In early June, a wonderful but somewhat surprising video went viral on social media. A young girl, confidently riding a bike on an A road gives a HGV driver a thumbs up as he overtakes, praising his wide and patient manoeuvre. We describe the video as surprising as it contrasts the usual destructive media posts on HGVs and cyclists. Typically, our screens and papers are overrun with negative press describing ‘yet another’ accident between the two vehicles, and upon reading, it can be difficult to ignore the overtones demonising HGV drivers and its accompanying scaremongering discourse. Unfortunately, collisions between HGVs and cyclists do happen, but, so do many safe overtakings, and yet the video shared earlier this summer is a rarity within UK news.

Despite the prevalence of negative press on HGVs road-sharing with bikes, the reality of collisions is significantly less than suggested. According to the Royal Society for the Prevention of Accidents,only 1.5% of cyclist casualties happen in collisions with HGVs, with the majority of accidents (79%) actually occurring between bikes and cars. However, due to the size and weights of heavy goods vehicles, the 1.5% of accidents which involve a HGV accounts for 16% of cyclist fatalities.Although these statistics are significantly lower than the general media suggests and whilst we are keen to tackle the media-stimulated stigma of HGV drivers, here at Barnes, we do understand that the figures of cyclist casualties and fatalities are too high, and we are certain that other road-users can agree; regardless of your vehicle type, everyone should be entitled to travel safely on Britain’s roads. The following will therefore focus upon the ways in which the industry is aiming to overcome cyclist safety issues, and largely, it seems that education is key.

In many accidents between HGVs and cyclists, it seems that limited vision (from the cab) is a contributory factor. Equally, it appears that many cyclists do not know the limitations to a cab driver’s vision, and so a number of programmes have been launched in an attempt to better this knowledge between the two parties. However, not all of these have been met with positive reactions – just last year the Department for Transport faced criticism for producing a video which cyclists labelled as ‘victim blaming’. The text depicted a cyclist being caught by a HGV as it turned left at a junction and was narrated with the caption: “Don’t get caught between a lorry and a left turn. Hang back”.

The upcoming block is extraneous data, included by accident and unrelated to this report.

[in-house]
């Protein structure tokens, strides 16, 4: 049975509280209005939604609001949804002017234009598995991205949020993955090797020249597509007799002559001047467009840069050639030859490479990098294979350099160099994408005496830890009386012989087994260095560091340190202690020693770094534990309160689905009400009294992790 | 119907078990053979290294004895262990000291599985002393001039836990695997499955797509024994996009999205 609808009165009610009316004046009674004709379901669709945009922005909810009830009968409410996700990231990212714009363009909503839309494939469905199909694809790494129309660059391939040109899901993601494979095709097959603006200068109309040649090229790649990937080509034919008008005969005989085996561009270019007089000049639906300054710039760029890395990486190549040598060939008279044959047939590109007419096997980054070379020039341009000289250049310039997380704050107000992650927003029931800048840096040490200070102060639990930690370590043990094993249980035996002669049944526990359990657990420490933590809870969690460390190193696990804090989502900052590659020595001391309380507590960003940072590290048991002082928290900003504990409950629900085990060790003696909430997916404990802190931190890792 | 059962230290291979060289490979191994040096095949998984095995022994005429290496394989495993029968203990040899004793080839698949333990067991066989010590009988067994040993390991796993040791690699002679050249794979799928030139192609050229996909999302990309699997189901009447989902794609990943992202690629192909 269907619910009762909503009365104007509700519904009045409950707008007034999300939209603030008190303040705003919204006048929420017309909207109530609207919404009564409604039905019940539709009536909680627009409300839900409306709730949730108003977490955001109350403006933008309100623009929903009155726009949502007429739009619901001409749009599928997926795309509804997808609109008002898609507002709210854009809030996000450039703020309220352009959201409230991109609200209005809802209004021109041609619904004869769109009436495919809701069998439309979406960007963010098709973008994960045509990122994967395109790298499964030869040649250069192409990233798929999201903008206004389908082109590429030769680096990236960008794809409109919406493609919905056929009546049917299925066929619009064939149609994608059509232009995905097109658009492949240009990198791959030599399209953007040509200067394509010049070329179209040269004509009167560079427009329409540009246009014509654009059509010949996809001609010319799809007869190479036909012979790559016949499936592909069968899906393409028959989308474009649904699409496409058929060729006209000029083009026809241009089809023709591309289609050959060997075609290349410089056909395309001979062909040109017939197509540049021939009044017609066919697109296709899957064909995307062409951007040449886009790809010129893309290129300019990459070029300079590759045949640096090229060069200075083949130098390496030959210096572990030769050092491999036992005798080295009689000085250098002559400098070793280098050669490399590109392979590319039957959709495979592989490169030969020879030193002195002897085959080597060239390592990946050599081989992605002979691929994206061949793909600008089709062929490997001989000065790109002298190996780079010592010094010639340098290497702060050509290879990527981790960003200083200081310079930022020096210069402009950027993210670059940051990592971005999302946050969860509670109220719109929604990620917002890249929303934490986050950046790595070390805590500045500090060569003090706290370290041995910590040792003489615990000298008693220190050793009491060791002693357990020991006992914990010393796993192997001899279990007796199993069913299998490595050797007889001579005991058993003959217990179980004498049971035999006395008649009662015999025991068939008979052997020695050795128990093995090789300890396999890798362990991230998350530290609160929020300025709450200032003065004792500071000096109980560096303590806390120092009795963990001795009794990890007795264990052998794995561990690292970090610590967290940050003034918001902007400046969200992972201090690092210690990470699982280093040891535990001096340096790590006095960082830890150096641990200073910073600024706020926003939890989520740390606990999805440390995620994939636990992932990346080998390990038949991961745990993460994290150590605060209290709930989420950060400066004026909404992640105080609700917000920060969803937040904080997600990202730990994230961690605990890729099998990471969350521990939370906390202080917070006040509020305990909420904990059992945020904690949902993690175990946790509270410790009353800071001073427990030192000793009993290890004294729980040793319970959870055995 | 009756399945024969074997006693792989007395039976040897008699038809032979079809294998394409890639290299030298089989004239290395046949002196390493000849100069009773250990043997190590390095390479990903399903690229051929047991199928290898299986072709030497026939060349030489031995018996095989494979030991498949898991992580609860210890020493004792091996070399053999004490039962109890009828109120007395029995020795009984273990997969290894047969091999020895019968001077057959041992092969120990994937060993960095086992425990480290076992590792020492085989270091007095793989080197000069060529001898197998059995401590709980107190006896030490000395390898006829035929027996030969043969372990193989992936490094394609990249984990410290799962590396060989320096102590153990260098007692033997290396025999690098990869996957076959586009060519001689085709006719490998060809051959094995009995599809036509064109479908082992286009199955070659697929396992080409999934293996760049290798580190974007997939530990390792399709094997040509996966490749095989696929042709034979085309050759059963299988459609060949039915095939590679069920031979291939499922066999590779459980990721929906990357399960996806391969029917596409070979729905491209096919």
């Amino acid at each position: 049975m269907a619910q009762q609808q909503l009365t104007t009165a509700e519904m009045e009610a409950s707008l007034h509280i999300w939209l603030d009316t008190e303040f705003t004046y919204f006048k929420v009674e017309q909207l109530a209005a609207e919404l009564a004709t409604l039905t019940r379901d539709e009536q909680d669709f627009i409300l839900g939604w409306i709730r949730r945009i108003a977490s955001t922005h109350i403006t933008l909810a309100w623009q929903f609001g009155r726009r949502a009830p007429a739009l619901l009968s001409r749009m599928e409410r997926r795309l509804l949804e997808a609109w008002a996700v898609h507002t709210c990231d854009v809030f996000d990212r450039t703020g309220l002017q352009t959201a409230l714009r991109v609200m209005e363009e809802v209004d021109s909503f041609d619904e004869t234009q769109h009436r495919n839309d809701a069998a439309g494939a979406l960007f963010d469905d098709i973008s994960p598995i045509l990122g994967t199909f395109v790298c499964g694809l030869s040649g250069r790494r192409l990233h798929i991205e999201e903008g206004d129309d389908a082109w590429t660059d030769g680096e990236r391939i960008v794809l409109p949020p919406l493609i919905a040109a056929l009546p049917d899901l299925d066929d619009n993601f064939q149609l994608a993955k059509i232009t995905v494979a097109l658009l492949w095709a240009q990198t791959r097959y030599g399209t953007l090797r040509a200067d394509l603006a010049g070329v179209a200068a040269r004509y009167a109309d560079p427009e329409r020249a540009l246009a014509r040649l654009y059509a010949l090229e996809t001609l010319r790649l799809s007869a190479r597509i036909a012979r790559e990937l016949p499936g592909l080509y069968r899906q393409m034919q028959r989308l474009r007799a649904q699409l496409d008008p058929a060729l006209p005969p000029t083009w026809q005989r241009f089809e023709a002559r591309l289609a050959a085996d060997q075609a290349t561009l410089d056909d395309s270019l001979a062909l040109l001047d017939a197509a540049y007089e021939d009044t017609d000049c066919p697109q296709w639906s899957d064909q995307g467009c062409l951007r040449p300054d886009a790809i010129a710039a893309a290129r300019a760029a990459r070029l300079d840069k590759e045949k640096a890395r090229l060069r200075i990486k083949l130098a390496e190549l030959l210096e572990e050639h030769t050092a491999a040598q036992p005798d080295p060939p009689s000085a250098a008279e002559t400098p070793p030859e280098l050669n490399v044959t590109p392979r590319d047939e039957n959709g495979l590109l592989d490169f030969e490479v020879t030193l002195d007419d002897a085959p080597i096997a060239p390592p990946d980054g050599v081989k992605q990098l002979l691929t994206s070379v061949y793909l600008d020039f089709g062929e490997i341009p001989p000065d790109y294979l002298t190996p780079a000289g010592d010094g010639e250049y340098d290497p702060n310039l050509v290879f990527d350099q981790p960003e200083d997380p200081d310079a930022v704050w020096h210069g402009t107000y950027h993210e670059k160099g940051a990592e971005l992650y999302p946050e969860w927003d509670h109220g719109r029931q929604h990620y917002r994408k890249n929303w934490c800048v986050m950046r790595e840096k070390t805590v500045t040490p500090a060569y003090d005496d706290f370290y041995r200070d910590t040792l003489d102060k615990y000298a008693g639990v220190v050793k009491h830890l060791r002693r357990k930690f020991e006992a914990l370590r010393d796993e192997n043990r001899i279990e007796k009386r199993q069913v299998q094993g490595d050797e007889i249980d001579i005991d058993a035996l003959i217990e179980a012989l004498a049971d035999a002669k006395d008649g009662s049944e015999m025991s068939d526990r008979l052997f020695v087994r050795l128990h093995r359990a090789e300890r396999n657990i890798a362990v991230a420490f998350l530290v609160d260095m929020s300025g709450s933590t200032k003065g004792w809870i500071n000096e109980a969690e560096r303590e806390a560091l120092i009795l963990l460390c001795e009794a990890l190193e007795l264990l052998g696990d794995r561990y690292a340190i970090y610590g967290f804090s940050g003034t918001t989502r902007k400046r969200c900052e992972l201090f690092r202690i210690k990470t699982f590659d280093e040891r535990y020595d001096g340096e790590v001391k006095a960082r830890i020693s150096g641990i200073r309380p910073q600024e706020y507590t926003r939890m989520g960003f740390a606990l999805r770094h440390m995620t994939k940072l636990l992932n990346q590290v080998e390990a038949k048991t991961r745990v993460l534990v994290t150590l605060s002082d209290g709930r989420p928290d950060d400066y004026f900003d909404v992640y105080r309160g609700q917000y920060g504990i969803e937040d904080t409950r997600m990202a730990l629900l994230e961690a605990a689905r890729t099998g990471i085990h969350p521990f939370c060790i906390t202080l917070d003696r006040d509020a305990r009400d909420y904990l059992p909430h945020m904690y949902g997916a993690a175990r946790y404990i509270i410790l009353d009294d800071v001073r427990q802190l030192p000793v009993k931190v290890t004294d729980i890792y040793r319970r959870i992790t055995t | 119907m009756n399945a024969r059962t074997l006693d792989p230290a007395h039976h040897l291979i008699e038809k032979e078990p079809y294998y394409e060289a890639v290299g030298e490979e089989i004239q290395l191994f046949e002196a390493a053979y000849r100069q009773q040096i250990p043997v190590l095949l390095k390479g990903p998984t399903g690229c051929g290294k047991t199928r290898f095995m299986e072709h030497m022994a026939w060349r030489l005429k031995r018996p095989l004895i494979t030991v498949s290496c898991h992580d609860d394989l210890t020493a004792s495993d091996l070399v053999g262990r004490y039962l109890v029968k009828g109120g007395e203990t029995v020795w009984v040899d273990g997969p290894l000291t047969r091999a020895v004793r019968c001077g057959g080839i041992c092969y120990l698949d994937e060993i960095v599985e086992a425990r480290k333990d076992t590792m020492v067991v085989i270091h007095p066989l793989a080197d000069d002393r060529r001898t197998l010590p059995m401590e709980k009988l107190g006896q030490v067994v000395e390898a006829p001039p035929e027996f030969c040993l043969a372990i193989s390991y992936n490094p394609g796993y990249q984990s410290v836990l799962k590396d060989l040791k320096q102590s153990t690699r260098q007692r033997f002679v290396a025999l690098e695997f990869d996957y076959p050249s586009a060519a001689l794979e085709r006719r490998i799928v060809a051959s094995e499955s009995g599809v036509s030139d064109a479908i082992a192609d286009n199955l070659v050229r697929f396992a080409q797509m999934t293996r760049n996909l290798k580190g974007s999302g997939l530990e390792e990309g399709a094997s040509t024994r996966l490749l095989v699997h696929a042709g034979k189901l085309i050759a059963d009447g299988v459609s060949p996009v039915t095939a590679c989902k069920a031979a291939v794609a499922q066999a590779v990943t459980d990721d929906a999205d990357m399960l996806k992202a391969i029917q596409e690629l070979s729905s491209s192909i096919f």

Evenly, we highlight how HGV drivers face similar accusations; an online publication produced an article on the Metropolitan Police’s ‘Exchanging Places’ programme and wrote about how it aimed to educate cyclists on the ways in which HGV drivers ‘choose’ not to see cyclists. On overview, it seems that blaming occurs on both sides, but it is imperative to consider that neither parties wish for an accident to happen, and in the event of one, there will be damage for both vehicle operators – if not physically, psychologically. Instead, we hope that attention can be shifted from this blame culture to instead fall upon the awareness of the limited perspective of both drivers and cyclists.

In some parts of the country, this education is well under way; the ‘Exchanging Places‘ programme aims to address this very matter through advanced technology, using a 360-degree film to display the reduced vision from the perspective of a lorry driver and highlighting how a cyclist could position themselves when in the presence of a heavy goods vehicle. As it stands currently, police are planning to promote the film to schools, cycle clubs, youth centres and offices.  We hope that in the future it will be made available to an even greater demographic, including haulage companies and car drivers, as every road user would benefit from understanding the ‘safe spaces’ for cyclists to position themselves in. It would increase awareness and potentially reduce cyclist casualties and fatality statistics even further.

The perspective of cyclists has not been ignored; in London, over 1500 lorry and van drivers have participated in ‘cycling training’ to better understand the dangers that bike-riders may face. The course, accredited by the Fleet Operator Recognition and founded by Transport for London, sees drivers learning for three and a half hours in a classroom before taking a bike to the road for the same time period.

Additionally, Transport for London is launching a star safety system. The board will ‘grade’ HGVs based upon how much a driver can see from the cab without the use of mirrors or cameras. These ‘safety permits’ are set to come into effect as early as next year with the view to ban ‘zero star’ rated heavy goods vehicles from Greater London by 2020. By 2024, officials plan to increase this to a minimum of three stars. If awareness can be raised of both cyclist and HGV driver perspective – or lack of (and thus extra safety cautions needed to be taken by both) – we believe that this has the potential to dramatically reduce collisions.

Largely, the statistics need to be reduced – this goes without saying – but, it is evident that many industry bodies are exerting significant effort into planning and running what we deem to be effective campaigns which we hope will be rolled out across the country. We would encourage all drivers and keen cyclists to participate in the discussed programmes and to practice and promote the safety of all road users, and hopefully, in the near future, statistics on cyclist casualties and fatalities will be dramatically reduced.